Something else I really appreciated was Motiga’s apparent community-driven approach to development. They’re an indie developer who brought in a very good, and very active closed alpha crowd. They even invited some of their most active members to come to PAX East and act as “community coaches” who spoke with the press and helped us get our bearings in the game to begin with. One community coach was even flown in from Germany. Every single person I spoke to was talking about how great the Gigantic community is already, and how excited they were to be helping out. At the social I attended Saturday night, there was even an impromptu community vs. developer tournament. The developers lost. The tournament was also shoutcasted by several members of the community who took to the mics and relayed their enthusiasm about the games. The final match in the tournament was barely one, as each team’s guardian only had a sliver of life left. It was probably one of the most exciting matches I saw during the day.
Gigantic recently announced a huge partnership with Microsoft. The game will now be a Windows 10 and Xbox One exclusive. I pressed to find out whether or not the game would be playable on Windows 7 or even 8.1, but all I heard back was “We are actively developing for Windows 10.” All things considered, it’s not the worst since Microsoft will offer free upgrades to their new OS once it’s formally released, but I am sure there will be many PC gamers disappointed by that news. One cool feature that comes from the partnership is the ability for crossplay: PC Gamers and Xbox One gamers will be able to play in the same matches, though not in ranked modes. It’s an opt-in feature where everyone involved will have to actively enter crossplay games. Motiga understand there’s a huge difference between game design for console and PC and what the peripherals allow, so they don’t want any one platform to get a ranking advantage by beating up on the other. It should, however, be fun to play against or with friends who have one platform and not the other.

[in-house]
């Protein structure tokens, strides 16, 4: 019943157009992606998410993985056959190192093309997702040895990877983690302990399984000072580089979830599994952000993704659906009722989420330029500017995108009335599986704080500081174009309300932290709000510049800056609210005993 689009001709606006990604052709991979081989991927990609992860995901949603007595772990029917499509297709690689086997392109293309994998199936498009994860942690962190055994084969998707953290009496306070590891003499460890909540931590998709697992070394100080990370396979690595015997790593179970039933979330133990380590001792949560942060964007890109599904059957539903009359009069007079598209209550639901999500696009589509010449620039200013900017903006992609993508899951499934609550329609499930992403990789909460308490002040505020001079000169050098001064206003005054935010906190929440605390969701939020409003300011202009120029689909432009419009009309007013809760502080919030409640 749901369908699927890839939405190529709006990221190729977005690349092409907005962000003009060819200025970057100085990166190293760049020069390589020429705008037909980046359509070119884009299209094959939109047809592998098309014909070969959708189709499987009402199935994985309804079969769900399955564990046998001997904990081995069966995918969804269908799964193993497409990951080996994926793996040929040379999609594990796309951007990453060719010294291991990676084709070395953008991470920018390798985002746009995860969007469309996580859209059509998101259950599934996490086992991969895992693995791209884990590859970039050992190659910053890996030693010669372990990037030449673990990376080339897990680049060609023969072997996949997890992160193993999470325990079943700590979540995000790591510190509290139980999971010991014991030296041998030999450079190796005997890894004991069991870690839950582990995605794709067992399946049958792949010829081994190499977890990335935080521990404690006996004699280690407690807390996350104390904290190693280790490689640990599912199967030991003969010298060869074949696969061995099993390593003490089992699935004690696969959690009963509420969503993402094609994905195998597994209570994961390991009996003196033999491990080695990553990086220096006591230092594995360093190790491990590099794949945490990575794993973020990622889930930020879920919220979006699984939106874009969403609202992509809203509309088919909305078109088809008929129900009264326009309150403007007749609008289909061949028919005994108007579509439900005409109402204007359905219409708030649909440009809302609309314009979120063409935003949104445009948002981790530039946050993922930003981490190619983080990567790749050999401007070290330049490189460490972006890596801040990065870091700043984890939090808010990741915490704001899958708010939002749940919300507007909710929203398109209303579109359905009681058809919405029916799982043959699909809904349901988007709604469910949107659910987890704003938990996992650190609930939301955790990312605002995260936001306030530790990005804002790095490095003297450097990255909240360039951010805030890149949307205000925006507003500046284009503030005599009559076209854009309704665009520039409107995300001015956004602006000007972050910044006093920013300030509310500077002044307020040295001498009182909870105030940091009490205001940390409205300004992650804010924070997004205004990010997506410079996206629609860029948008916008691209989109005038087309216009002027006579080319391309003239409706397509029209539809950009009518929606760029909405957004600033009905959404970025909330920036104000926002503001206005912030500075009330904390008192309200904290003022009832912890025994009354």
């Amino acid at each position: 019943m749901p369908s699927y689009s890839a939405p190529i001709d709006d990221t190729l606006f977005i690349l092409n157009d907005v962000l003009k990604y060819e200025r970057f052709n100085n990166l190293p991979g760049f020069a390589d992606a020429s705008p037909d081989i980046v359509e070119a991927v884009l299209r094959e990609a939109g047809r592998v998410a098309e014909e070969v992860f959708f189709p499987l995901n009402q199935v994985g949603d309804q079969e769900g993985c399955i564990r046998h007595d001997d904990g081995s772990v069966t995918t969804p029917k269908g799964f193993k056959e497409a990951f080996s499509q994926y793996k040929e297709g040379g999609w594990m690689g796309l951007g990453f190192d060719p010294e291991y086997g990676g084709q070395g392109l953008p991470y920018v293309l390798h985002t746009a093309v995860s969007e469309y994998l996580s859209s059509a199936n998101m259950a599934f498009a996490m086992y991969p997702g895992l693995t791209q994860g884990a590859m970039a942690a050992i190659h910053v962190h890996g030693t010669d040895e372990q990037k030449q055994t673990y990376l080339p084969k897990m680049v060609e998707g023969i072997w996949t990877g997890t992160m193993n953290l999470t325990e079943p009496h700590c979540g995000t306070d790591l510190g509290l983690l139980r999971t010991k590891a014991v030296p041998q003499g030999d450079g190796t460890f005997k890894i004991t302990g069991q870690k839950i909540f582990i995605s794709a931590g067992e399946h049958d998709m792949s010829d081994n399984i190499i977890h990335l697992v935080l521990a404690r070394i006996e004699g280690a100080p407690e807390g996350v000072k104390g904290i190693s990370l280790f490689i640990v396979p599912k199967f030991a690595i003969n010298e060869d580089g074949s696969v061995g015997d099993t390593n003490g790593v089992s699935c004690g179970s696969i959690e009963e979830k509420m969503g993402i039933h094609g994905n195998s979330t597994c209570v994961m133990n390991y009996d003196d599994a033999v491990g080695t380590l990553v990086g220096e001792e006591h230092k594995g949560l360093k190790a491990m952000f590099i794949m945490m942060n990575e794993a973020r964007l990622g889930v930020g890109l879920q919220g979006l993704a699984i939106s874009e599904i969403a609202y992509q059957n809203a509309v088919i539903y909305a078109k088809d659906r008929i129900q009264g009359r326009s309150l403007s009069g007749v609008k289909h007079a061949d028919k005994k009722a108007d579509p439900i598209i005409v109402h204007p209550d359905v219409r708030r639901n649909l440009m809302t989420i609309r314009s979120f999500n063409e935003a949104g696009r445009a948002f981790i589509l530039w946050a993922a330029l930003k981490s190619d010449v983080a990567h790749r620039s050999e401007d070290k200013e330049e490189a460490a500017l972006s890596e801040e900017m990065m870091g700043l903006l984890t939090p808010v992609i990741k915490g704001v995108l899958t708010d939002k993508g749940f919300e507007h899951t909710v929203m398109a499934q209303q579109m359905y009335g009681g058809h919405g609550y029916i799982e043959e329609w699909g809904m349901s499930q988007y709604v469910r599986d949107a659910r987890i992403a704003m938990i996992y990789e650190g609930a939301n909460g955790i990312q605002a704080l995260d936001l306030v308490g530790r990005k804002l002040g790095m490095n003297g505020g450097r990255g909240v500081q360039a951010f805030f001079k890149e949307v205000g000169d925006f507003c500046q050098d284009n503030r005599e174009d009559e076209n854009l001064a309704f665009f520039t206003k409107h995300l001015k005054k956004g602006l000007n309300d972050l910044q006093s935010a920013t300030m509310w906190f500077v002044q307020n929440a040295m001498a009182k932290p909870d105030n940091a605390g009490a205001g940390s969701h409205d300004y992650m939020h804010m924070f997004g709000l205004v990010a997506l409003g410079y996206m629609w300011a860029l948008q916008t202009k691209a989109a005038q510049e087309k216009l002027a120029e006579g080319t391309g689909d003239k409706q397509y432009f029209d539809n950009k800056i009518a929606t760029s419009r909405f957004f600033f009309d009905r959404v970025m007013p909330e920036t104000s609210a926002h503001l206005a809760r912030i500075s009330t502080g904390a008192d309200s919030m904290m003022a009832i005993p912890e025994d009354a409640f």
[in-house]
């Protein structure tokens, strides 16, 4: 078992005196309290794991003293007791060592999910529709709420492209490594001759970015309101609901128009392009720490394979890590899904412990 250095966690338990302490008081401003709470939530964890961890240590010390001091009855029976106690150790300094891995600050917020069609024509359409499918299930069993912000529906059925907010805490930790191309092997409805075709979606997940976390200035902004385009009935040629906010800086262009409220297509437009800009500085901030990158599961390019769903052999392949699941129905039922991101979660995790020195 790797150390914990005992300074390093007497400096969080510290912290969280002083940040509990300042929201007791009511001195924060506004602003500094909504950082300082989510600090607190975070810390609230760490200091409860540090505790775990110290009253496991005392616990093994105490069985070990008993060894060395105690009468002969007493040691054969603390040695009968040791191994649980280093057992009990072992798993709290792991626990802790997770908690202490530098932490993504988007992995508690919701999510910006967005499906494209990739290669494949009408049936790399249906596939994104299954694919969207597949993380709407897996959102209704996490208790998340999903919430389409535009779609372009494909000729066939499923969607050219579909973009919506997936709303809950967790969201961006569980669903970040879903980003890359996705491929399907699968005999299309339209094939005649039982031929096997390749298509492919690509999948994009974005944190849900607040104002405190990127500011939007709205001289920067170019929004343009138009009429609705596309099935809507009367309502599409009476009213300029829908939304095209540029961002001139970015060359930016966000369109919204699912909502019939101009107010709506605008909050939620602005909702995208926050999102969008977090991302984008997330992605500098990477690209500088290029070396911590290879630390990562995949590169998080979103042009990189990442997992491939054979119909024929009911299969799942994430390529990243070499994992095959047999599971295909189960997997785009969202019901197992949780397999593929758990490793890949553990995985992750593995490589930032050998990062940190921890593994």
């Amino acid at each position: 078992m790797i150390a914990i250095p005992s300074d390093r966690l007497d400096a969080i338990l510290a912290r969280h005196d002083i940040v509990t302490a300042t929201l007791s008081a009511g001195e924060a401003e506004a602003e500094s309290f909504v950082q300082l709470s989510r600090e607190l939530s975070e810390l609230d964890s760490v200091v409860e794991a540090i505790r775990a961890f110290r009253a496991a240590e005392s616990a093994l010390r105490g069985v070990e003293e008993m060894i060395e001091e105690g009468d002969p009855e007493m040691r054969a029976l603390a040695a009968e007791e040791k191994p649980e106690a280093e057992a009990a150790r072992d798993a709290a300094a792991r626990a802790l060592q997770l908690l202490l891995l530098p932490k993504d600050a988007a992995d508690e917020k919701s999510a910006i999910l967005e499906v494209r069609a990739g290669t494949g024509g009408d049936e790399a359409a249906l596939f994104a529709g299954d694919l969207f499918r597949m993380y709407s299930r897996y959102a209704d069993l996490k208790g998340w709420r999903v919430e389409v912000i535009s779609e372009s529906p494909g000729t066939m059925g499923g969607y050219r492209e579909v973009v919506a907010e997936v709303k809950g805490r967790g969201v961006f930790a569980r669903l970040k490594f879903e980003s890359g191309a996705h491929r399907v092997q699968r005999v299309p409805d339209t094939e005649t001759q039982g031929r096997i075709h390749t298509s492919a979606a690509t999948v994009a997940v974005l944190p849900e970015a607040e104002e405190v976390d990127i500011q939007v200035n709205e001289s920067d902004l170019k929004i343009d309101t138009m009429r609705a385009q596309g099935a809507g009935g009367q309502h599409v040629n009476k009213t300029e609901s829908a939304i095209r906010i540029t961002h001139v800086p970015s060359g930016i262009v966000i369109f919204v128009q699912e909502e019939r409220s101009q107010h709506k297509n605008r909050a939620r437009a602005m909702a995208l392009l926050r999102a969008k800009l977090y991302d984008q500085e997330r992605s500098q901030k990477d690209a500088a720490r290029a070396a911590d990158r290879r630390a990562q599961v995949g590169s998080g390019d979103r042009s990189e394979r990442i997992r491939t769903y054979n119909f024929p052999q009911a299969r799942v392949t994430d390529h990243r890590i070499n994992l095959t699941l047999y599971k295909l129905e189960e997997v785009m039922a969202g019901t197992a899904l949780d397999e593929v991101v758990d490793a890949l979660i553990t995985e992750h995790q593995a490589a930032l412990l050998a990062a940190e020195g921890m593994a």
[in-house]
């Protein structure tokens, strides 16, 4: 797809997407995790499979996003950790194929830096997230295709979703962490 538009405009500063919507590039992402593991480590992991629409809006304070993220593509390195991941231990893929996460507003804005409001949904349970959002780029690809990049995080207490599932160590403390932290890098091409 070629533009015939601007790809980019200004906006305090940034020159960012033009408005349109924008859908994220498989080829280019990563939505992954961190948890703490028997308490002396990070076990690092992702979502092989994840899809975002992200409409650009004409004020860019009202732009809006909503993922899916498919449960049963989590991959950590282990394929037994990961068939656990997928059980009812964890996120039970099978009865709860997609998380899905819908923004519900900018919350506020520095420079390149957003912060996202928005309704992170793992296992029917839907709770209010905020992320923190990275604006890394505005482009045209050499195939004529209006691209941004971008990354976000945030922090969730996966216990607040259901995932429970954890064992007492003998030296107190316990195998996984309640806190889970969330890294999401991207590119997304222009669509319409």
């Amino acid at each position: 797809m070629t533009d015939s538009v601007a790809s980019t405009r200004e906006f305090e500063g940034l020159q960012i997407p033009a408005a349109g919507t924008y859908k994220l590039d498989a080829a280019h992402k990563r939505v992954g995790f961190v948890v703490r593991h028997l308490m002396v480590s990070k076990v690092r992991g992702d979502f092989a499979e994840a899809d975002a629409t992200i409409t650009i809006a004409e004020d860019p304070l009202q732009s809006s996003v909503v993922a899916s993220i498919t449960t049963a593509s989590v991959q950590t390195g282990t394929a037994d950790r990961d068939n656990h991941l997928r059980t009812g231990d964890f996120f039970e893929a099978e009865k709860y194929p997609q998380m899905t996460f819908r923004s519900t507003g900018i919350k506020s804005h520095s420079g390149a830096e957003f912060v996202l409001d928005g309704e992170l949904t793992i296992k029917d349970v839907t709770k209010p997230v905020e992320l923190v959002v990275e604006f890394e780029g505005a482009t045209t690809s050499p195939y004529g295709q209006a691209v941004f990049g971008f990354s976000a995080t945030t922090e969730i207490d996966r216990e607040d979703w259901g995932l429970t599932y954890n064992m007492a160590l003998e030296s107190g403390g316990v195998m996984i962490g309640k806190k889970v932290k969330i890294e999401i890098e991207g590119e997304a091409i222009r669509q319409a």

All in all, I absolutely think Motiga has a gem on their hands with Gigantic. I haven’t felt this excited about a game in a while, and I think it’ll go far. Right now the game is in closed alpha, and there is no word on when it or the beta will be officially released except for “2015.” You can sign up for the game at their website if you are at all interested. I know I am excited about the game, and I am absolutely trying to get into the community/game as fast as possible.